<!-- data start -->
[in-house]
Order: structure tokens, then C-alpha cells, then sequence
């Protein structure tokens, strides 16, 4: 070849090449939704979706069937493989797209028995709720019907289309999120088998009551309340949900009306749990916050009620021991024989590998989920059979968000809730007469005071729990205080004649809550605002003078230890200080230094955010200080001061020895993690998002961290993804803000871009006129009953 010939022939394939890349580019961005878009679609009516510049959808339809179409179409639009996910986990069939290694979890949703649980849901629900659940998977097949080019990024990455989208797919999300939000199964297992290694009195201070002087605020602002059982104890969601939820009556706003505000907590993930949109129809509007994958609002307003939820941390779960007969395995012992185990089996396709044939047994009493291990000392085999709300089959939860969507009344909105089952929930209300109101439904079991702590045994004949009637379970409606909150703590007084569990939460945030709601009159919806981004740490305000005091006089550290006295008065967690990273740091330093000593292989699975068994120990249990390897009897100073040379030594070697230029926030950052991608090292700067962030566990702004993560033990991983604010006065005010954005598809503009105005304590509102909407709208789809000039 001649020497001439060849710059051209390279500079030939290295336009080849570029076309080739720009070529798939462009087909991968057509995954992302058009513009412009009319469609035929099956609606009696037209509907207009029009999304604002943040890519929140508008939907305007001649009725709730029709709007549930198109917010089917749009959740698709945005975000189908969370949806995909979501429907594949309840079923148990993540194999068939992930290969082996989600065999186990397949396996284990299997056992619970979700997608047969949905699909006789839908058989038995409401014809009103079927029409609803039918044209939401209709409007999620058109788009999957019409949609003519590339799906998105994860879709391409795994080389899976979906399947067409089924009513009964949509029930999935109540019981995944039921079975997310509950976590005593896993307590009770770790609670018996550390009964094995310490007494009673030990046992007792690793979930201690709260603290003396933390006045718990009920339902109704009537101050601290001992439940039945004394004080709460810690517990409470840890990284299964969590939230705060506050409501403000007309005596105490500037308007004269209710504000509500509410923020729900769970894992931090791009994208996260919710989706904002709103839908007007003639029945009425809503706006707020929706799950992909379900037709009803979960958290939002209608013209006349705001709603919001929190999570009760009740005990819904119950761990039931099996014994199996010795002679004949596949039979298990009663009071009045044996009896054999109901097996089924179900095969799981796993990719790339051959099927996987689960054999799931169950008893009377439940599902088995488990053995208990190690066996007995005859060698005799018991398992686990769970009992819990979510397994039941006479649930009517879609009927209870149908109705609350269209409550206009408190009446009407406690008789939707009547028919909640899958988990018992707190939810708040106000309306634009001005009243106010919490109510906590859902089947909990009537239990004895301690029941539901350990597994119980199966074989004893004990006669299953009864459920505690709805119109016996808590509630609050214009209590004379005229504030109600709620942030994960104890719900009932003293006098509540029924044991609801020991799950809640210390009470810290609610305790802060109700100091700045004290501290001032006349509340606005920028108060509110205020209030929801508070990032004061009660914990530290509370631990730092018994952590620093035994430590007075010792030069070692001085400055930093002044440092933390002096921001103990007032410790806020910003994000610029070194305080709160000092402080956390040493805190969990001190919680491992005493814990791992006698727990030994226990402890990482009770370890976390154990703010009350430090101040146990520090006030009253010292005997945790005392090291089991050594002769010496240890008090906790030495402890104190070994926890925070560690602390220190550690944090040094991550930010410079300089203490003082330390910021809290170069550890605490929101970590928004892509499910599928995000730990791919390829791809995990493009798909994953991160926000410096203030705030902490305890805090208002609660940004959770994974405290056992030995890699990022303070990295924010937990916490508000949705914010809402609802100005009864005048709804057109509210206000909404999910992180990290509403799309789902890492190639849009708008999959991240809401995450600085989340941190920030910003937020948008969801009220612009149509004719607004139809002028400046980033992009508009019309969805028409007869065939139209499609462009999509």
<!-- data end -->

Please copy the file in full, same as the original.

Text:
[in-house]
Order: structure tokens, then C-alpha cells, then sequence
């Protein structure tokens, strides 16, 4: 070849090449939704979706069937493989797209028995709720019907289309999120088998009551309340949900009306749990916050009620021991024989590998989920059979968000809730007469005071729990205080004649809550605002003078230890200080230094955010200080001061020895993690998002961290993804803000871009006129009953 010939022939394939890349580019961005878009679609009516510049959808339809179409179409639009996910986990069939290694979890949703649980849901629900659940998977097949080019990024990455989208797919999300939000199964297992290694009195201070002087605020602002059982104890969601939820009556706003505000907590993930949109129809509007994958609002307003939820941390779960007969395995012992185990089996396709044939047994009493291990000392085999709300089959939860969507009344909105089952929930209300109101439904079991702590045994004949009637379970409606909150703590007084569990939460945030709601009159919806981004740490305000005091006089550290006295008065967690990273740091330093000593292989699975068994120990249990390897009897100073040379030594070697230029926030950052991608090292700067962030566990702004993560033990991983604010006065005010954005598809503009105005304590509102909407709208789809000039 001649020497001439060849710059051209390279500079030939290295336009080849570029076309080739720009070529798939462009087909991968057509995954992302058009513009412009009319469609035929099956609606009696037209509907207009029009999304604002943040890519929140508008939907305007001649009725709730029709709007549930198109917010089917749009959740698709945005975000189908969370949806995909979501429907594949309840079923148990993540194999068939992930290969082996989600065999186990397949396996284990299997056992619970979700997608047969949905699909006789839908058989038995409401014809009103079927029409609803039918044209939401209709409007999620058109788009999957019409949609003519590339799906998105994860879709391409795994080389899976979906399947067409089924009513009964949509029930999935109540019981995944039921079975997310509950976590005593896993307590009770770790609670018996550390009964094995310490007494009673030990046992007792690793979930201690709260603290003396933390006045718990009920339902109704009537101050601290001992439940039945004394004080709460810690517990409470840890990284299964969590939230705060506050409501403000007309005596105490500037308007004269209710504000509500509410923020729900769970894992931090791009994208996260919710989706904002709103839908007007003639029945009425809503706006707020929706799950992909379900037709009803979960958290939002209608013209006349705001709603919001929190999570009760009740005990819904119950761990039931099996014994199996010795002679004949596949039979298990009663009071009045044996009896054999109901097996089924179900095969799981796993990719790339051959099927996987689960054999799931169950008893009377439940599902088995488990053995208990190690066996007995005859060698005799018991398992686990769970009992819990979510397994039941006479649930009517879609009927209870149908109705609350269209409550206009408190009446009407406690008789939707009547028919909640899958988990018992707190939810708040106000309306634009001005009243106010919490109510906590859902089947909990009537239990004895301690029941539901350990597994119980199966074989004893004990006669299953009864459920505690709805119109016996808590509630609050214009209590004379005229504030109600709620942030994960104890719900009932003293006098509540029924044991609801020991799950809640210390009470810290609610305790802060109700100091700045004290501290001032006349509340606005920028108060509110205020209030929801508070990032004061009660914990530290509370631990730092018994952590620093035994430590007075010792030069070692001085400055930093002044440092933390002096921001103990007032410790806020910003994000610029070194305080709160000092402080956390040493805190969990001190919680491992005493814990791992006698727990030994226990402890990482009770370890976390154990703010009350430090101040146990520090006030009253010292005997945790005392090291089991050594002769010496240890008090906790030495402890104190070994926890925070560690602390220190550690944090040094991550930010410079300089203490003082330390910021809290170069550890605490929101970590928004892509499910599928995000730990791919390829791809995990493009798909994953991160926000410096203030705030902490305890805090208002609660940004959770994974405290056992030995890699990022303070990295924010937990916490508000949705914010809402609802100005009864005048709804057109509210206000909404999910992180990290509403799309789902890492190639849009708008999959991240809401995450600085989340941190920030910003937020948008969801009220612009149509004719607004139809002028400046980033992009508009019309969805028409007869065939139209499609462009999509």